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Thread: proof for sequences

  1. #1
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    proof for sequences

    Given that sequences a and b converges respectively, to the limits L1 and L2. Use def of limit of sequence to prove that if a>=b for all natural numbers n, then L1>=L2.

    Answer given is,
    Suppose on the contrary that L1 < L2. Let epsilon = (L2-L1)/2
    , which is positive.
    Let n = max(N1;N2) + 1. Then n > N1 and n > N2. So we have
    ...............

    a) why are they using epsilon = (L2-L1)/2
    b) what does it mean by 'n=max(N1,N2) + 1?' why using this?

    calculus is really giving me headache now.
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  2. #2
    ynj
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    Quote Originally Posted by serenalee View Post
    Given that sequences a and b converges respectively, to the limits L1 and L2. Use def of limit of sequence to prove that if a>=b for all natural numbers n, then L1>=L2.

    Answer given is,
    Suppose on the contrary that L1 < L2. Let epsilon = (L2-L1)/2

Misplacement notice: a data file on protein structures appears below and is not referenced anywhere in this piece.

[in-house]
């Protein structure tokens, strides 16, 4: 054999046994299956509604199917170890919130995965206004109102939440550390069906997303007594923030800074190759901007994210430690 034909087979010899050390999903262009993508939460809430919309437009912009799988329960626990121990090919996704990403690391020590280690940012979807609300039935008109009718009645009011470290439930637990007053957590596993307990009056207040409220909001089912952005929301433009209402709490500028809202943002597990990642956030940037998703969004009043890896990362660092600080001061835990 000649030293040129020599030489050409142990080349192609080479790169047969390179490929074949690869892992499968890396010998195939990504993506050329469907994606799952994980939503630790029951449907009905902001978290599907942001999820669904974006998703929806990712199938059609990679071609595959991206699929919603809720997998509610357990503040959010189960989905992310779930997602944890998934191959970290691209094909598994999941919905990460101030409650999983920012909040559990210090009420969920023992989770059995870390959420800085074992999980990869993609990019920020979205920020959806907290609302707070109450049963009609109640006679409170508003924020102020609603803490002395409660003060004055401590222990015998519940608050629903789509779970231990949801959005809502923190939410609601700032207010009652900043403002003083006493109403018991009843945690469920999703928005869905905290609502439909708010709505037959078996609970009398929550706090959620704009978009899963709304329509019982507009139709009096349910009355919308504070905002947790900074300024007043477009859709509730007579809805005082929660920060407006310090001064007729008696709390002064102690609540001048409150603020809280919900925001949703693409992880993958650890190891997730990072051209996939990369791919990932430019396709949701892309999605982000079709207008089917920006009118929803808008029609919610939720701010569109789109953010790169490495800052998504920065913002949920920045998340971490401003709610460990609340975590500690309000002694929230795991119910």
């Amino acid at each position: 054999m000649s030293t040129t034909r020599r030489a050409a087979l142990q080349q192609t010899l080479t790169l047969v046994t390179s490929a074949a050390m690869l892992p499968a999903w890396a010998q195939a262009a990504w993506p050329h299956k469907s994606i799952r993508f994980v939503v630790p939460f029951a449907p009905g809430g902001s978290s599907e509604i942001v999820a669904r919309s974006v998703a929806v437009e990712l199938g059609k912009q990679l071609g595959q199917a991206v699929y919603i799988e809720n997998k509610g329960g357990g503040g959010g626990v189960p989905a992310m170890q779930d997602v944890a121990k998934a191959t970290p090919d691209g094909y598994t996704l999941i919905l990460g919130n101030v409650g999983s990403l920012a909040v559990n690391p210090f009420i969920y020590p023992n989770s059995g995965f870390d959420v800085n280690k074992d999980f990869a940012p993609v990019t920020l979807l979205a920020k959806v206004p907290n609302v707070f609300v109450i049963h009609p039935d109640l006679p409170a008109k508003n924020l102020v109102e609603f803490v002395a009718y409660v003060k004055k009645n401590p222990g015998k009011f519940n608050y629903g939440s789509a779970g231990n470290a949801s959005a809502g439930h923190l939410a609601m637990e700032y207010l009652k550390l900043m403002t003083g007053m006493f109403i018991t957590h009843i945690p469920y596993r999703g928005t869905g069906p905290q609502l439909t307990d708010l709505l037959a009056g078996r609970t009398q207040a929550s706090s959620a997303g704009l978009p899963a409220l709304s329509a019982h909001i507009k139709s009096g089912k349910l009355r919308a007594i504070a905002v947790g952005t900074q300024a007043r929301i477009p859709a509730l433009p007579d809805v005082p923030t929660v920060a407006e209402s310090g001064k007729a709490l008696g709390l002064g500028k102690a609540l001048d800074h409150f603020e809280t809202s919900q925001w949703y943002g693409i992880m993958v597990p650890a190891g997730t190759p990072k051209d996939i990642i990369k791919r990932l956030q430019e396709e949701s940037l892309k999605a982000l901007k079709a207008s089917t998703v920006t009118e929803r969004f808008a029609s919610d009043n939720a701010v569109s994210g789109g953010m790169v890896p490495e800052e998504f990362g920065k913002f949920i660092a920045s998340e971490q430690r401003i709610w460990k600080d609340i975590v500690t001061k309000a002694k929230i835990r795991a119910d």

, which is positive.
    Let n = max(N1;N2) + 1. Then n > N1 and n > N2. So we have
    ...............

    a) why are they using epsilon = (L2-L1)/2
    b) what does it mean by 'n=max(N1,N2) + 1?' why using this?

    calculus is really giving me headache now.
    The definition of the limit of sequence is
    $\displaystyle \forall\epsilon>0,\exists N,\forall n>N,|a_n-a|<\epsilon$,right?
    I guess you may have some trouble with understanding this definition. So you may define $\displaystyle \lim_{n\rightarrow \infty} a_n=a$as:
    if $\displaystyle n$ is large enough, then $\displaystyle |a_n-a|$will be as small as possible.
    Let's do this problem in this way.
    Let$\displaystyle \lim_{n\rightarrow \infty} a_n=L_1,\lim_{n\rightarrow \infty}b_n=L_2$
    Then we suppose $\displaystyle L_1<L_2$.
    Imagine a $\displaystyle N$ which is extremely large. This $\displaystyle N$ makes $\displaystyle |a_n-L_1|,|b_n-L_2|$ both extremely small from $\displaystyle n>N$. Since $\displaystyle L_1<L_2$,$\displaystyle |L_1-L_2|$can not be "extremely small". If you write $\displaystyle a_n\approx L_1,b_n\approx L_2$ for the sake of convenience, then we will have $\displaystyle a_n<b_n$since $\displaystyle a_n\approx L_1<L_2\approx b_n$. So we have found the contradiction.
    If you understand this, then all the things such as $\displaystyle (L_2-L_1)/2,\max\{N_1,N_2\}+1$will become technical ,trivial and easy to understand!!
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